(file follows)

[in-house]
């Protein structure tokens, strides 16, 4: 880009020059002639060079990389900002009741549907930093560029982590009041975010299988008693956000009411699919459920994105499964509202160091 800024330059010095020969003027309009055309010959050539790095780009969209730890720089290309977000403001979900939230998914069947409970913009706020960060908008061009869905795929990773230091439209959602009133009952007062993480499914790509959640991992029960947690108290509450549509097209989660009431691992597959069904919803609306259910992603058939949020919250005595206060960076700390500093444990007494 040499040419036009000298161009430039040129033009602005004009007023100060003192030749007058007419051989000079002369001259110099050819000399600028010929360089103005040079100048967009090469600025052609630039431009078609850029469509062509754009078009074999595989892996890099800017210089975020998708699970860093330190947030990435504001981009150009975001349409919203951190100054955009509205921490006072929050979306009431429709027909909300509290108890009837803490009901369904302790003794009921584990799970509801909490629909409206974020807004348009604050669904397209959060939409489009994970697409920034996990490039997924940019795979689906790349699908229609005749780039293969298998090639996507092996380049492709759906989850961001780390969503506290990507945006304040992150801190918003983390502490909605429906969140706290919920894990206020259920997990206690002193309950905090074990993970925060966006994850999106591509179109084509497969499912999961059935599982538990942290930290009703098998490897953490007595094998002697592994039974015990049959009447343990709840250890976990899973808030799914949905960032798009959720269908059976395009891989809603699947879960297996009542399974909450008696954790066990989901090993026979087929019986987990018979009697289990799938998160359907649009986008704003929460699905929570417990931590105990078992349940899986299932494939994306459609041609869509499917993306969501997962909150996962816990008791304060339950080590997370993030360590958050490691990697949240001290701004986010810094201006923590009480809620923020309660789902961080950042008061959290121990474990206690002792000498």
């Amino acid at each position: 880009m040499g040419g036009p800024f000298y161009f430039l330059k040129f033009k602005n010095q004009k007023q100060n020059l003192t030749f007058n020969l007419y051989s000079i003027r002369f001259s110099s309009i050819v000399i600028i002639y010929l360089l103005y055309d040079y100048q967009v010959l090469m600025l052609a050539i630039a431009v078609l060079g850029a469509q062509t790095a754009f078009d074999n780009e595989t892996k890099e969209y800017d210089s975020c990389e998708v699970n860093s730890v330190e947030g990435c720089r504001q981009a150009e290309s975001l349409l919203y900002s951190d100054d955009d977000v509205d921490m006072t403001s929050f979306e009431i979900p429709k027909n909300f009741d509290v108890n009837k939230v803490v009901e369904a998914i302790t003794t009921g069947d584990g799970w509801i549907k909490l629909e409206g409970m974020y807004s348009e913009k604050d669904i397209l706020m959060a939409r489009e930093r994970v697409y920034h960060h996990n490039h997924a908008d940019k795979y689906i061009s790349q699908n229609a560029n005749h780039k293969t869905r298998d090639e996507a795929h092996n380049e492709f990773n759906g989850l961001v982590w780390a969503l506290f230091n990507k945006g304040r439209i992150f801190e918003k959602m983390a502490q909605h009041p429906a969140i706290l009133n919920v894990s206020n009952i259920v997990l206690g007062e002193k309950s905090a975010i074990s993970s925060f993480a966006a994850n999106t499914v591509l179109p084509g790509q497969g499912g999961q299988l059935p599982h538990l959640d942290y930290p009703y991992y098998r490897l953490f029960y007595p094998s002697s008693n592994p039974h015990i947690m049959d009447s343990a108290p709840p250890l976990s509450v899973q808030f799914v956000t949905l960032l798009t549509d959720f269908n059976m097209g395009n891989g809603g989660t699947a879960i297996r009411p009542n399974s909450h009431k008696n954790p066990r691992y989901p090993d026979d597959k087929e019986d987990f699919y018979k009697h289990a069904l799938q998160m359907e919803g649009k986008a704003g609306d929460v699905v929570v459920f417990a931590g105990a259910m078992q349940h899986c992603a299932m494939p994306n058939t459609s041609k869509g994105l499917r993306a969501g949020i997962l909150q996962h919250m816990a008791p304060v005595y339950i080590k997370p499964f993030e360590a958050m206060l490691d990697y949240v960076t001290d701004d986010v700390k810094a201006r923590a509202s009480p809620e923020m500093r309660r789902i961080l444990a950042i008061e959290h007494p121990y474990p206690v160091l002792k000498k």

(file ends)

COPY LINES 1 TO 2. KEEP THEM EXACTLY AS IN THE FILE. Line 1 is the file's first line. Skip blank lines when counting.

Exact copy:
[in-house]
């Protein structure tokens, strides 16, 4: 880009020059002639060079990389900002009741549907930093560029982590009041975010299988008693956000009411699919459920994105499964509202160091 800024330059010095020969003027309009055309010959050539790095780009969209730890720089290309977000403001979900939230998914069947409970913009706020960060908008061009869905795929990773230091439209959602009133009952007062993480499914790509959640991992029960947690108290509450549509097209989660009431691992597959069904919803609306259910992603058939949020919250005595206060960076700390500093444990007494 040499040419036009000298161009430039040129033009602005004009007023100060003192030749007058007419051989000079002369001259110099050819000399600028010929360089103005040079100048967009090469600025052609630039431009078609850029469509062509754009078009074999595989892996890099800017210089975020998708699970860093330190947030990435504001981009150009975001349409919203951190100054955009509205921490006072929050979306009431429709027909909300509290108890009837803490009901369904302790003794009921584990799970509801909490629909409206974020807004348009604050669904397209959060939409489009994970697409920034996990490039997924940019795979689906790349699908229609005749780039293969298998090639996507092996380049492709759906989850961001780390969503506290990507945006304040992150801190918003983390502490909605429906969140706290919920894990206020259920997990206690002193309950905090074990993970925060966006994850999106591509179109084509497969499912999961059935599982538990942290930290009703098998490897953490007595094998002697592994039974015990049959009447343990709840250890976990899973808030799914949905960032798009959720269908059976395009891989809603699947879960297996009542399974909450008696954790066990989901090993026979087929019986987990018979009697289990799938998160359907649009986008704003929460699905929570417990931590105990078992349940899986299932494939994306459609041609869509499917993306969501997962909150996962816990008791304060339950080590997370993030360590958050490691990697949240001290701004986010810094201006923590009480809620923020309660789902961080950042008061959290121990474990206690002792000498």